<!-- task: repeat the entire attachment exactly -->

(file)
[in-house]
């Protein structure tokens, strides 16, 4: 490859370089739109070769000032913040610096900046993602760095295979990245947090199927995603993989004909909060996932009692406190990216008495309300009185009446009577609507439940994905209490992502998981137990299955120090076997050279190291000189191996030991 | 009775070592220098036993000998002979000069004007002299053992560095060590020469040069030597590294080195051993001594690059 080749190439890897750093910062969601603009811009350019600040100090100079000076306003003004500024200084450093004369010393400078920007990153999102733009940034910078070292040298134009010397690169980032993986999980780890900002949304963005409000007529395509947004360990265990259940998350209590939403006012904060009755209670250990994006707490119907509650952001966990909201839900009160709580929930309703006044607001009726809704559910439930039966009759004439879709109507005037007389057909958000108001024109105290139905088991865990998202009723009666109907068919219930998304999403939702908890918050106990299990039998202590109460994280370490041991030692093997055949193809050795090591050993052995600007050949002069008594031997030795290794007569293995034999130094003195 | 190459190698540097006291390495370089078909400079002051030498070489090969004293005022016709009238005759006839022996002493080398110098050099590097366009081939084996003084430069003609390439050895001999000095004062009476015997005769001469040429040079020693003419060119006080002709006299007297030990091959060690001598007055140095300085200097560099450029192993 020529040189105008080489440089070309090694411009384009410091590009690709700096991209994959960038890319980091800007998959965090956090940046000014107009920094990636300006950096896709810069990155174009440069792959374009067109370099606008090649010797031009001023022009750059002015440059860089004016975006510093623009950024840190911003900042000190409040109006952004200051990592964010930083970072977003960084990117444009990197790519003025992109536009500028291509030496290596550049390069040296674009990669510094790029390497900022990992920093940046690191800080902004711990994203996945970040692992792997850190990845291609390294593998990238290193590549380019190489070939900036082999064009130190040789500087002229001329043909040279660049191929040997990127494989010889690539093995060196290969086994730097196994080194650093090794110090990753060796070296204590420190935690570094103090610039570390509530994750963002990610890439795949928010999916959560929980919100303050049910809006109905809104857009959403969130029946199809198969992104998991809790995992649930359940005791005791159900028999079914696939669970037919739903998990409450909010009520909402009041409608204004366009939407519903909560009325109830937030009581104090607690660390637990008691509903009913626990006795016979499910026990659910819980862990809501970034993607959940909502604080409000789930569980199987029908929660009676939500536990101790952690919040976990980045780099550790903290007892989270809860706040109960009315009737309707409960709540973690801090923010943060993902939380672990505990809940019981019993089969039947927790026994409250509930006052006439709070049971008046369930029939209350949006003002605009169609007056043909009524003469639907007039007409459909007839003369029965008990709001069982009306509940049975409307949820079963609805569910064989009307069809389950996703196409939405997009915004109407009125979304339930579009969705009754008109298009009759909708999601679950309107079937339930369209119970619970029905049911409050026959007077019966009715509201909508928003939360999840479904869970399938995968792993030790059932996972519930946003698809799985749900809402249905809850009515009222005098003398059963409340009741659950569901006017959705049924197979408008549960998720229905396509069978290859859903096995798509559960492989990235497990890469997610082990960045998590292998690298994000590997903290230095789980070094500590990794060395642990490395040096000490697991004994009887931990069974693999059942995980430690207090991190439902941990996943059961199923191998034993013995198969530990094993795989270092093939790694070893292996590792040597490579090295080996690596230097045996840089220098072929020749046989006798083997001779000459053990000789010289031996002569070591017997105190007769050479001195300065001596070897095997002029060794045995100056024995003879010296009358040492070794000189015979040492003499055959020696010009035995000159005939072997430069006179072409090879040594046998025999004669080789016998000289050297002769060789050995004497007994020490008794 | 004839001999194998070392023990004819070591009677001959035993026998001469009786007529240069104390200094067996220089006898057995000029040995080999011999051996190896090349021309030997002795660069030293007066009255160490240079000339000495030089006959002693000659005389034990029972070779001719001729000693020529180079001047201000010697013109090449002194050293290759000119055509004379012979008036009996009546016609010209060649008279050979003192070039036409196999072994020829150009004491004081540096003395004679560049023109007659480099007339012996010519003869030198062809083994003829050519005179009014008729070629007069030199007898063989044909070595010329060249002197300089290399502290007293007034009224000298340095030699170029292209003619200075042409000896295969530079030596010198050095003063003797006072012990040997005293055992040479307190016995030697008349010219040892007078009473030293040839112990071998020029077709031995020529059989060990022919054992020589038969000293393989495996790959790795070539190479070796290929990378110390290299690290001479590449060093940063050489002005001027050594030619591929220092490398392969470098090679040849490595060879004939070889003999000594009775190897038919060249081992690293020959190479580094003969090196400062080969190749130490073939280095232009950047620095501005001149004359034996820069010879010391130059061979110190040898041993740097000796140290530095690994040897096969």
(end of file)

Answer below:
[in-house]
């Protein structure tokens, strides 16, 4: 490859370089739109070769000032913040610096900046993602760095295979990245947090199927995603993989004909909060996932009692406190990216008495309300009185009446009577609507439940994905209490992502998981137990299955120090076997050279190291000189191996030991 | 009775070592220098036993000998002979000069004007002299053992560095060590020469040069030597590294080195051993001594690059 080749190439890897750093910062969601603009811009350019600040100090100079000076306003003004500024200084450093004369010393400078920007990153999102733009940034910078070292040298134009010397690169980032993986999980780890900002949304963005409000007529395509947004360990265990259940998350209590939403006012904060009755209670250990994006707490119907509650952001966990909201839900009160709580929930309703006044607001009726809704559910439930039966009759004439879709109507005037007389057909958000108001024109105290139905088991865990998202009723009666109907068919219930998304999403939702908890918050106990299990039998202590109460994280370490041991030692093997055949193809050795090591050993052995600007050949002069008594031997030795290794007569293995034999130094003195 | 190459190698540097006291390495370089078909400079002051030498070489090969004293005022016709009238005759006839022996002493080398110098050099590097366009081939084996003084430069003609390439050895001999000095004062009476015997005769001469040429040079020693003419060119006080002709006299007297030990091959060690001598007055140095300085200097560099450029192993 020529040189105008080489440089070309090694411009384009410091590009690709700096991209994959960038890319980091800007998959965090956090940046000014107009920094990636300006950096896709810069990155174009440069792959374009067109370099606008090649010797031009001023022009750059002015440059860089004016975006510093623009950024840190911003900042000190409040109006952004200051990592964010930083970072977003960084990117444009990197790519003025992109536009500028291509030496290596550049390069040296674009990669510094790029390497900022990992920093940046690191800080902004711990994203996945970040692992792997850190990845291609390294593998990238290193590549380019190489070939900036082999064009130190040789500087002229001329043909040279660049191929040997990127494989010889690539093995060196290969086994730097196994080194650093090794110090990753060796070296204590420190935690570094103090610039570390509530994750963002990610890439795949928010999916959560929980919100303050049910809006109905809104857009959403969130029946199809198969992104998991809790995992649930359940005791005791159900028999079914696939669970037919739903998990409450909010009520909402009041409608204004366009939407519903909560009325109830937030009581104090607690660390637990008691509903009913626990006795016979499910026990659910819980862990809501970034993607959940909502604080409000789930569980199987029908929660009676939500536990101790952690919040976990980045780099550790903290007892989270809860706040109960009315009737309707409960709540973690801090923010943060993902939380672990505990809940019981019993089969039947927790026994409250509930006052006439709070049971008046369930029939209350949006003002605009169609007056043909009524003469639907007039007409459909007839003369029965008990709001069982009306509940049975409307949820079963609805569910064989009307069809389950996703196409939405997009915004109407009125979304339930579009969705009754008109298009009759909708999601679950309107079937339930369209119970619970029905049911409050026959007077019966009715509201909508928003939360999840479904869970399938995968792993030790059932996972519930946003698809799985749900809402249905809850009515009222005098003398059963409340009741659950569901006017959705049924197979408008549960998720229905396509069978290859859903096995798509559960492989990235497990890469997610082990960045998590292998690298994000590997903290230095789980070094500590990794060395642990490395040096000490697991004994009887931990069974693999059942995980430690207090991190439902941990996943059961199923191998034993013995198969530990094993795989270092093939790694070893292996590792040597490579090295080996690596230097045996840089220098072929020749046989006798083997001779000459053990000789010289031996002569070591017997105190007769050479001195300065001596070897095997002029060794045995100056024995003879010296009358040492070794000189015979040492003499055959020696010009035995000159005939072997430069006179072409090879040594046998025999004669080789016998000289050297002769060789050995004497007994020490008794 | 004839001999194998070392023990004819070591009677001959035993026998001469009786007529240069104390200094067996220089006898057995000029040995080999011999051996190896090349021309030997002795660069030293007066009255160490240079000339000495030089006959002693000659005389034990029972070779001719001729000693020529180079001047201000010697013109090449002194050293290759000119055509004379012979008036009996009546016609010209060649008279050979003192070039036409196999072994020829150009004491004081540096003395004679560049023109007659480099007339012996010519003869030198062809083994003829050519005179009014008729070629007069030199007898063989044909070595010329060249002197300089290399502290007293007034009224000298340095030699170029292209003619200075042409000896295969530079030596010198050095003063003797006072012990040997005293055992040479307190016995030697008349010219040892007078009473030293040839112990071998020029077709031995020529059989060990022919054992020589038969000293393989495996790959790795070539190479070796290929990378110390290299690290001479590449060093940063050489002005001027050594030619591929220092490398392969470098090679040849490595060879004939070889003999000594009775190897038919060249081992690293020959190479580094003969090196400062080969190749130490073939280095232009950047620095501005001149004359034996820069010879010391130059061979110190040898041993740097000796140290530095690994040897096969």